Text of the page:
Background: Cancer metastatic to the pancreas from other primary sites is uncommon, and it has been treated with an aggressive surgical approach in fit patients when the primary tumor is controlled and the pancreas is the only site of metastatic disease. The value of pancreatic resection in this setting is unclear. The purpose of this study was to review cases of cancer metastatic to the pancreas.
Methods: We reviewed our experience with cancer metastatic to the pancreas and the literature regarding resection of pancreatic metastases. Patient and tumor characteristics were summarized using descriptive statistics.
Results: A total of 220 patients with pancreatic metastasis were analyzed. Three patients were selected from our own experience, and 217 were selected from a literature review. In the 127 patients whose symptoms were recorded at the time of presentation, the most common presenting symptoms were jaundice (n = 32, 25.2%) and abdominal pain (n = 25, 19.7%). In the 189 patients for whom the location of the metastasis in the pancreas was revealed, the most common location was the head of the pancreas (n = 79, 41.8%). The primary tumor site was most commonly kidney (n = 155, 70.5%). Surgical resection was attempted in 177 of 220 patients; 135 patients suffering from RCC metastasis also underwent pancreatic resection. In the latter group, a median survival of 70 months was seen, as well as 78% and 65% 2- and 5-year survival rates, respectively.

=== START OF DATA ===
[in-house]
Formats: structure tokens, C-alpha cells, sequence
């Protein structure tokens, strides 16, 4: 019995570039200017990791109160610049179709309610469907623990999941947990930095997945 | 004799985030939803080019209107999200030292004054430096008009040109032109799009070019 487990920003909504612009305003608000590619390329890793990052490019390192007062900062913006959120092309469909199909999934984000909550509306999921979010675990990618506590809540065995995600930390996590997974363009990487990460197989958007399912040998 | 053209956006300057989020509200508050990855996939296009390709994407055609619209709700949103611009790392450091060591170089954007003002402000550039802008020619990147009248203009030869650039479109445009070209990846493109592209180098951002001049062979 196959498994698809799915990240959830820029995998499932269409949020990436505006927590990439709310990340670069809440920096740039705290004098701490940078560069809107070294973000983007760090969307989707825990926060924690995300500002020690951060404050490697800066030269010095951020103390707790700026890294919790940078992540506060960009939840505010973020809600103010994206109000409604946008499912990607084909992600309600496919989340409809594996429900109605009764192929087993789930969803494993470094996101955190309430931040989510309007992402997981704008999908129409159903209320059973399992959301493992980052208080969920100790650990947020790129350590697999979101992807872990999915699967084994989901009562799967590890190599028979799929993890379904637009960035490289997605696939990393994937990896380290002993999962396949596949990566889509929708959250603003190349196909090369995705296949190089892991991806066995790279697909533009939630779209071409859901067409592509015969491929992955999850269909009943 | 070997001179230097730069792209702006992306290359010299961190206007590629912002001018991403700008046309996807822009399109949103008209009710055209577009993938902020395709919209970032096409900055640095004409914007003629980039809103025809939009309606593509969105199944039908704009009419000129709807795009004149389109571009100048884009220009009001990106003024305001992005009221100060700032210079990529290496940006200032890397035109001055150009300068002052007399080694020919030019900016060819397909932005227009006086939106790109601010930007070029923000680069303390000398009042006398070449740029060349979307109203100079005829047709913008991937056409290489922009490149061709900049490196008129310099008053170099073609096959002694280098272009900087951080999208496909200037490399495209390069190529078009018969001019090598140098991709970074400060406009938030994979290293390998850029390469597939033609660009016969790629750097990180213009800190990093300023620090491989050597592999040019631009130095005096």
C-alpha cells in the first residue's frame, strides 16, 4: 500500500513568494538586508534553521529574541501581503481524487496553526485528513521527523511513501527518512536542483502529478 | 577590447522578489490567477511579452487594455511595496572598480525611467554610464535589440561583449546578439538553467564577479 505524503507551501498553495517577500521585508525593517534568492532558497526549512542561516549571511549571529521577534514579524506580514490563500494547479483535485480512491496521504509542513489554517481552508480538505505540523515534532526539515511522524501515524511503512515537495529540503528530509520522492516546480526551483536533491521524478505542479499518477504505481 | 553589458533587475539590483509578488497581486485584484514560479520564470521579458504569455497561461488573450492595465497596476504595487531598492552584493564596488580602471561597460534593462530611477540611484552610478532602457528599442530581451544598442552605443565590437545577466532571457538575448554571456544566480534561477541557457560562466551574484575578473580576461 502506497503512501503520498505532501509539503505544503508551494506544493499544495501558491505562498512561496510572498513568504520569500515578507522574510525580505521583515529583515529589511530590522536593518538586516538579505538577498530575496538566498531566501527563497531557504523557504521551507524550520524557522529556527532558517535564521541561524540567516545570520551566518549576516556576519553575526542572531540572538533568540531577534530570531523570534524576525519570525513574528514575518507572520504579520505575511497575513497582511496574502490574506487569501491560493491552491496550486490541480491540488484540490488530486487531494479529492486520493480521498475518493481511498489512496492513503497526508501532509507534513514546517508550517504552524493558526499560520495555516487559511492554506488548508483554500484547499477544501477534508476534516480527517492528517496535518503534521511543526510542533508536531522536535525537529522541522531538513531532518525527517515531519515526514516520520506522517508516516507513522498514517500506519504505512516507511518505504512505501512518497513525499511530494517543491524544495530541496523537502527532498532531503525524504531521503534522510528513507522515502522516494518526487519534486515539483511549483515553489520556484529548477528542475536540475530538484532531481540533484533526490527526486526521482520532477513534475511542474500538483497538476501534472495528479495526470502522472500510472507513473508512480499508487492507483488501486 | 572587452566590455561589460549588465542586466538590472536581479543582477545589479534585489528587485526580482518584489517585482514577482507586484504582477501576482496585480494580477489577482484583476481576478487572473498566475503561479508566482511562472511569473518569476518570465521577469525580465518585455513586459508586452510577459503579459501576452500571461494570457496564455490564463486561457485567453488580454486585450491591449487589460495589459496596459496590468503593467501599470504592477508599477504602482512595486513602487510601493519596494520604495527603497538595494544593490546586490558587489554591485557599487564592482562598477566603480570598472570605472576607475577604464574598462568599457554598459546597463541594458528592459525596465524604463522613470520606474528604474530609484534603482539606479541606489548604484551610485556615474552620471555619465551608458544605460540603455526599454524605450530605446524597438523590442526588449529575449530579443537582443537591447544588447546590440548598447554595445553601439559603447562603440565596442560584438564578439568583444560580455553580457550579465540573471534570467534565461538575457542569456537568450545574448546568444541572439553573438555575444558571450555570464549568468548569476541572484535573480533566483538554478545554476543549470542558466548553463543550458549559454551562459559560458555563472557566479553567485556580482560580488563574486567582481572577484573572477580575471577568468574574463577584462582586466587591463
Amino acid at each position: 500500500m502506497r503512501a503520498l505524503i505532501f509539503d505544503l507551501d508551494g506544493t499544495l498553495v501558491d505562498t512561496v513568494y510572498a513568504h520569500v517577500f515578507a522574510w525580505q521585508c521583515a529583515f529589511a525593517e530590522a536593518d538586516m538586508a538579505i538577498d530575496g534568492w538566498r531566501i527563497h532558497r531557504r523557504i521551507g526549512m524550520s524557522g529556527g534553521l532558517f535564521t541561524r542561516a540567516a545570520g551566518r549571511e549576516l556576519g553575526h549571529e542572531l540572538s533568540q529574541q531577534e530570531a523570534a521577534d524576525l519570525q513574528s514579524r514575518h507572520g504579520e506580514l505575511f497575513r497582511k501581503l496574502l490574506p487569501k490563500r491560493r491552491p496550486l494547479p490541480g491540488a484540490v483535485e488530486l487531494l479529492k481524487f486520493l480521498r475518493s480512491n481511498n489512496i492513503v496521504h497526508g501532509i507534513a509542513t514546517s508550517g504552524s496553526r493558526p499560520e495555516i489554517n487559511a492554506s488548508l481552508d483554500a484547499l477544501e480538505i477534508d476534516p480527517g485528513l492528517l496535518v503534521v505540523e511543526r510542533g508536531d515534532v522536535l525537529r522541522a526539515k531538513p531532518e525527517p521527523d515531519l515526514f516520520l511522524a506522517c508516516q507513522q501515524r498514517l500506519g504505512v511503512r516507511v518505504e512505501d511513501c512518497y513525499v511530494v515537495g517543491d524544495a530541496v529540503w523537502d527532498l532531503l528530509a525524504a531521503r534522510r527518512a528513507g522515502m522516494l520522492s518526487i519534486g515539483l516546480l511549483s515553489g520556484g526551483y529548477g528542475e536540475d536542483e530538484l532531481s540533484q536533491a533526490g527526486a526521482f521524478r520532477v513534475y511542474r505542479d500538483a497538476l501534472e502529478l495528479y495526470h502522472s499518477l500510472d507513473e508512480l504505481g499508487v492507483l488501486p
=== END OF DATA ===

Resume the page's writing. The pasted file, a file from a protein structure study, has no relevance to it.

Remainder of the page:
Conclusion: Survival after resection of RCC with isolated metastasis to the pancreas is favorable. However, a more detailed analysis considering outcomes without surgery for each primary tumor site is needed before the value of this aggressive surgical approach can be completely assessed in the general occurrence of pancreatic metastasis.